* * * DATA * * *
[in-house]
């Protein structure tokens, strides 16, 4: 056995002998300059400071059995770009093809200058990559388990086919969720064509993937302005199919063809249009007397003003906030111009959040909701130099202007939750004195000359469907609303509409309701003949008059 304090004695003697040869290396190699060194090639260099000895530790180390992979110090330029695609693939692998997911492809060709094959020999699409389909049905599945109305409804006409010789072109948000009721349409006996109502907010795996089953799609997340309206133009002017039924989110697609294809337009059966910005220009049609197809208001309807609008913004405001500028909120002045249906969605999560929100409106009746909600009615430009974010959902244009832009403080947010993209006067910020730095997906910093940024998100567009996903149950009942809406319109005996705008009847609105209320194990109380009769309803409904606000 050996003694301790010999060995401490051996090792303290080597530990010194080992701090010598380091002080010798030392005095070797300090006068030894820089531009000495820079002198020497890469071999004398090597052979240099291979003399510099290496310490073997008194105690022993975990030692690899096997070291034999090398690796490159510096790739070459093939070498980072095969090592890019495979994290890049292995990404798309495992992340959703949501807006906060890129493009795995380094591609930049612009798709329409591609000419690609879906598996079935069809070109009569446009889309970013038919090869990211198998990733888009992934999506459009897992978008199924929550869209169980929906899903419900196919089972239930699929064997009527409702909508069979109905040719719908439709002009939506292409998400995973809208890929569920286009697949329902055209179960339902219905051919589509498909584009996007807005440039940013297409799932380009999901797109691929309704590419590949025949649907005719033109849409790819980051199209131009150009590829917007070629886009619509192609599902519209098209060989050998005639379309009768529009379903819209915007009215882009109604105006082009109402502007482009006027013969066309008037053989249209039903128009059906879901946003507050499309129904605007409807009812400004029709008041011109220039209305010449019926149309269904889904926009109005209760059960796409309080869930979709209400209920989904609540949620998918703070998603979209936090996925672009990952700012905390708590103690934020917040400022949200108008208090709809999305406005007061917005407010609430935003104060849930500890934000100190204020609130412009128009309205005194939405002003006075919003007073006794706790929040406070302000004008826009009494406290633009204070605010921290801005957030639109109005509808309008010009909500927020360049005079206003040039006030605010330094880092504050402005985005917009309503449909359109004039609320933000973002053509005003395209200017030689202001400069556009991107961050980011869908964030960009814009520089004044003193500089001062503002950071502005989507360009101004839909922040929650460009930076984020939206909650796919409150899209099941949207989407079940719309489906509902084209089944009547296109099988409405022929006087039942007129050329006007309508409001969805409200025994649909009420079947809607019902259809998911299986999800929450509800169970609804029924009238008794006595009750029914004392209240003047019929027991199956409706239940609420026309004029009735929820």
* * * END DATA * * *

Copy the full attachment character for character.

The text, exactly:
[in-house]
């Protein structure tokens, strides 16, 4: 056995002998300059400071059995770009093809200058990559388990086919969720064509993937302005199919063809249009007397003003906030111009959040909701130099202007939750004195000359469907609303509409309701003949008059 304090004695003697040869290396190699060194090639260099000895530790180390992979110090330029695609693939692998997911492809060709094959020999699409389909049905599945109305409804006409010789072109948000009721349409006996109502907010795996089953799609997340309206133009002017039924989110697609294809337009059966910005220009049609197809208001309807609008913004405001500028909120002045249906969605999560929100409106009746909600009615430009974010959902244009832009403080947010993209006067910020730095997906910093940024998100567009996903149950009942809406319109005996705008009847609105209320194990109380009769309803409904606000 050996003694301790010999060995401490051996090792303290080597530990010194080992701090010598380091002080010798030392005095070797300090006068030894820089531009000495820079002198020497890469071999004398090597052979240099291979003399510099290496310490073997008194105690022993975990030692690899096997070291034999090398690796490159510096790739070459093939070498980072095969090592890019495979994290890049292995990404798309495992992340959703949501807006906060890129493009795995380094591609930049612009798709329409591609000419690609879906598996079935069809070109009569446009889309970013038919090869990211198998990733888009992934999506459009897992978008199924929550869209169980929906899903419900196919089972239930699929064997009527409702909508069979109905040719719908439709002009939506292409998400995973809208890929569920286009697949329902055209179960339902219905051919589509498909584009996007807005440039940013297409799932380009999901797109691929309704590419590949025949649907005719033109849409790819980051199209131009150009590829917007070629886009619509192609599902519209098209060989050998005639379309009768529009379903819209915007009215882009109604105006082009109402502007482009006027013969066309008037053989249209039903128009059906879901946003507050499309129904605007409807009812400004029709008041011109220039209305010449019926149309269904889904926009109005209760059960796409309080869930979709209400209920989904609540949620998918703070998603979209936090996925672009990952700012905390708590103690934020917040400022949200108008208090709809999305406005007061917005407010609430935003104060849930500890934000100190204020609130412009128009309205005194939405002003006075919003007073006794706790929040406070302000004008826009009494406290633009204070605010921290801005957030639109109005509808309008010009909500927020360049005079206003040039006030605010330094880092504050402005985005917009309503449909359109004039609320933000973002053509005003395209200017030689202001400069556009991107961050980011869908964030960009814009520089004044003193500089001062503002950071502005989507360009101004839909922040929650460009930076984020939206909650796919409150899209099941949207989407079940719309489906509902084209089944009547296109099988409405022929006087039942007129050329006007309508409001969805409200025994649909009420079947809607019902259809998911299986999800929450509800169970609804029924009238008794006595009750029914004392209240003047019929027991199956409706239940609420026309004029009735929820």